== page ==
Over the past eight months, between other chores and projects, I have been working on our mudroom. Slowly I got each wall paneled. (The work was slow because many of the boards were warped, the walls are not plumb, and the floor and ceiling are not level. It was, of course, a crazy idea to put straight lines on this room.)
Nevertheless, I persevered, wall by wall.
Last summer — when I actually started this mudroom project — my friend Tom and I had begun staining some of the boards “Ipswich Pine” before I thought better of it. I now decided to use those stained boards on a single wall. The other option was to buy new boards, and I couldn’t spare the cash. “It will be an accent wall,” I told myself hopefully. In mid-February Nick came in and over several days laid the floor. On seeing the terra cotta tile (bought on deep sale the year before) against the Ipswich Pine wall, I was extremely glad I had stopped staining the paneling. The effect was very orange.
In early April the paneling was basically done and I asked Tom if he would be willing to help me finish trimming the room. I knew I had to rip the last boards near the ceiling and I was nervous at the prospect of using my table saw, a creaking behemoth. I also had no idea how to trim the windows or door frames.
Tom kindly agreed to help, and suggested I should pick up some sawhorses for the job. I planned to go to the nearby city to the big box store, but we had a snowstorm. Instead I found a plan for a pair of quick and dirty stackable sawhorses and cut up the pieces on my chop saw.
When Tom arrived we screwed together the sawhorses in about five minutes.
Total cost, $25. I immediately loved those sawhorses.
Tom also oiled my old table saw and fitted it with a sharp new blade. “It’s a nice saw,” he said kindly. Tom is a very encouraging person. (And as you can see, we were working in a tight space with stacked clutter everywhere. He never complained.)
We started to trim the doors, beginning with the back door. This door had been poorly installed by Dean back in 2009 and the only way to keep it from blowing open was to keep it locked at all times. Not only was the frame slightly racked but the strike plate was in the wrong place. Naturally, Tom fixed it.
It took us the entire morning to trim that one problematic door. One morning the following weekend, we finished the other three. (Our work sessions were generally only a few hours. Tom typically works six days a week, so it was extremely generous on his part to give me so much of his free time, week after week.) The next time we met, we cut and put up simple ceiling moulding and baseboard all the way around the room. A couple of weekends after that, we started on the windows.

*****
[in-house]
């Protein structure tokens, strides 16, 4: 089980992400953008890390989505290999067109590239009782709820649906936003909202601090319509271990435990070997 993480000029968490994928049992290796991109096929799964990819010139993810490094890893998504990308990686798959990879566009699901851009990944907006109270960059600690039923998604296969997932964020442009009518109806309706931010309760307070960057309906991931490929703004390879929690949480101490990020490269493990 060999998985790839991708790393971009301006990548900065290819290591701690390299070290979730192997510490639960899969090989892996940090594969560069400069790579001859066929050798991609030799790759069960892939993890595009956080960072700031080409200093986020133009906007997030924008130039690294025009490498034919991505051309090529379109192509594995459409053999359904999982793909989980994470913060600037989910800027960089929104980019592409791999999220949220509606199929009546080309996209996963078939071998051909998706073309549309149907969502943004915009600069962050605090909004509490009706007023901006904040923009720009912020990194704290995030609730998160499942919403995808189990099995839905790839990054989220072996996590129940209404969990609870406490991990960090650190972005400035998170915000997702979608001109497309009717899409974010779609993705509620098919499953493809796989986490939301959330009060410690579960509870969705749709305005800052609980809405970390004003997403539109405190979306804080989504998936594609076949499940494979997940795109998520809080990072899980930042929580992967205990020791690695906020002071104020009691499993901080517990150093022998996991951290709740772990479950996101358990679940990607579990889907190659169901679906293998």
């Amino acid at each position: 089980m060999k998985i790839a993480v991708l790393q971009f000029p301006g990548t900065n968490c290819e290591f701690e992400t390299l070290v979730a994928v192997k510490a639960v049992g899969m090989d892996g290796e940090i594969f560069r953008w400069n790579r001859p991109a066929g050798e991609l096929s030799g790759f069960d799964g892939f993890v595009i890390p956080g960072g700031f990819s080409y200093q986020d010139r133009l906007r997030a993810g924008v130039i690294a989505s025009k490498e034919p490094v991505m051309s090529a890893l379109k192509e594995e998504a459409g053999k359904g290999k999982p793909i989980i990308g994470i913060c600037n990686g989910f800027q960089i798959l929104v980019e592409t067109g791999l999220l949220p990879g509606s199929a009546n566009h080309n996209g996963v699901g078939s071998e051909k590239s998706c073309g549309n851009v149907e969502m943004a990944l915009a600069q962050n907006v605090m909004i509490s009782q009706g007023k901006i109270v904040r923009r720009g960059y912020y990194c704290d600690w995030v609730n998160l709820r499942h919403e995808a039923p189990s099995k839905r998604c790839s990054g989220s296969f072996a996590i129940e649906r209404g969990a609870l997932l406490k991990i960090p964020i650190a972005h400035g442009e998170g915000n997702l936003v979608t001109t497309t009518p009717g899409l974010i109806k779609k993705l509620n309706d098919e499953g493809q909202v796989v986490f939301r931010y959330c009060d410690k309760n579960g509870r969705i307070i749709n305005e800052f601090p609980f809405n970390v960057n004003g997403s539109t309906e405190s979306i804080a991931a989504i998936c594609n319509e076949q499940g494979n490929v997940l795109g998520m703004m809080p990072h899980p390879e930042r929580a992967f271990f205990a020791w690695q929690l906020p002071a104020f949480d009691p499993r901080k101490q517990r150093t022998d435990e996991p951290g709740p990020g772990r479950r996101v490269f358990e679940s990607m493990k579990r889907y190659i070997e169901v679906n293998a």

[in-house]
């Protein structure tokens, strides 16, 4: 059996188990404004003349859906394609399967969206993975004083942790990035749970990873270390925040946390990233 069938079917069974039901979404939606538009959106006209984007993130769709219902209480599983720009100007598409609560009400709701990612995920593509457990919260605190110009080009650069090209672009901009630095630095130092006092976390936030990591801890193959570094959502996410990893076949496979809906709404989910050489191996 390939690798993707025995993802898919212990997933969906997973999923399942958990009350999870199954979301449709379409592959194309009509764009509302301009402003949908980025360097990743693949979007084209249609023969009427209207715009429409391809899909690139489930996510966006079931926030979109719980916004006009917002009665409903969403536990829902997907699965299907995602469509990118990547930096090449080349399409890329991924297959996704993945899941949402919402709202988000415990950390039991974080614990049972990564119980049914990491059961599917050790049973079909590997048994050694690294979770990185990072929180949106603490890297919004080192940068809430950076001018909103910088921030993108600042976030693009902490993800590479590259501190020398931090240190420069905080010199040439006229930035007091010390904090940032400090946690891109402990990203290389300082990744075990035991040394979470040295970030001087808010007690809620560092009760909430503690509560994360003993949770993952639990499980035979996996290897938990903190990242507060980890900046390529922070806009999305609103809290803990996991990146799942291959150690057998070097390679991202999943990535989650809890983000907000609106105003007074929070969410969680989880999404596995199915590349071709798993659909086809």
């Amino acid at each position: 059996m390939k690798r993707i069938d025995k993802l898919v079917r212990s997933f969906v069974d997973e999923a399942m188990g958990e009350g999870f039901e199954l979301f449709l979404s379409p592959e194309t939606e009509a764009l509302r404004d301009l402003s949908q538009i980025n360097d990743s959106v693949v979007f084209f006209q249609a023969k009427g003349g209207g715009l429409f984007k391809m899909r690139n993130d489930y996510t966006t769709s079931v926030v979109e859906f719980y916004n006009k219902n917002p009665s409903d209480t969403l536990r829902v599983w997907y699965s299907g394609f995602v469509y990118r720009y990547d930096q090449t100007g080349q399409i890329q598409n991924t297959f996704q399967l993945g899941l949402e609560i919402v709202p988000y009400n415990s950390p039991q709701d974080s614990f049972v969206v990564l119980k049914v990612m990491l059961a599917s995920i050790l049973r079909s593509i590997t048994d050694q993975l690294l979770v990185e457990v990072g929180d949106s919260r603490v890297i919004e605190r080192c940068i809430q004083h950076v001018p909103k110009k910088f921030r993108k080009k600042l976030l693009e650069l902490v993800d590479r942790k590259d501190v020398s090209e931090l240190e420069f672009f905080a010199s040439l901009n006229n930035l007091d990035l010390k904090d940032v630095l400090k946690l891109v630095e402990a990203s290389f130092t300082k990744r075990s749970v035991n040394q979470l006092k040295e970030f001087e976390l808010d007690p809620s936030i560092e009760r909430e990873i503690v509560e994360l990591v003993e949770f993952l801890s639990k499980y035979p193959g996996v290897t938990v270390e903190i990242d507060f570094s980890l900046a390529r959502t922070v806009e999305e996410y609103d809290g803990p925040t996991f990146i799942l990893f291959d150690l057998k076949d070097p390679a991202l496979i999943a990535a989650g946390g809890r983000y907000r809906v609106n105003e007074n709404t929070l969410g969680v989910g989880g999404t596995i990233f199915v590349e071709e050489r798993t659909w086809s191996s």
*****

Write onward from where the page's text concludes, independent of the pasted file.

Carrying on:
These windows had been a mess of insulation, house wrap, and cobwebs for nearly nine years.
I was happy to see it all disappear under fresh clean trim.
At one point this spring Tom and I drove over to the bed and breakfast lodge belonging to our friends Tony and Nancy, to inspect their mudroom lockers. Like us, Tony has a long experience with our school, and in renovating the lodge he had copied the student lockers, while upgrading them (not only are his lockers wider, for middle-aged bottoms, but the seat is higher, for middle-aged knees). For many years, I have coveted Tony’s lockers. Now Tom and I would copy his design.
May was so busy for both of us that we were only able to spare a single morning to frame the locker bench seat. Another month flew by with all its attendant chores. This past Friday I managed to get a friendly electrician to stop in and hook up the two outlets under the lockers before they became inaccessible under the finished bench. And yesterday Tom and I got the lockers framed.
It’s important to understand that Tom is the brains of our work partnership. I am merely his assistant. He measures to the nearest millimeter and runs the saws. I steady and catch the boards and use the nail gun. Here is Tom, ripping slats for the bench seat (in the usual disaster of the garage).
Tom showed me how to use a router to round off all the edges. I held the boards.
I nailed down the slats and slowly the bench grew.
Now we had to cut the plywood for the locker walls. Tom’s Makita is a lot nicer than my Skilsaw, so he made the cuts.
Tom is a great person to work with. He is extremely talented, quiet, kind, and patient — and so determined that it is easy to forget that he is 75 years old.
We cut the locker sidewalls, notched them, and toenailed each one to the wall.
By the end of the day the frame was in place — and Tom had to head out to his real job.
It may be another week or two before Tom can come back, but I have a list of chores to finish before then anyway (sanding, wood-puttying, putting up the rear coat hooks).
This mudroom has been a long project, and the end is not yet, but it is deeply satisfying to see it begin to come together.
Thank you, Tom!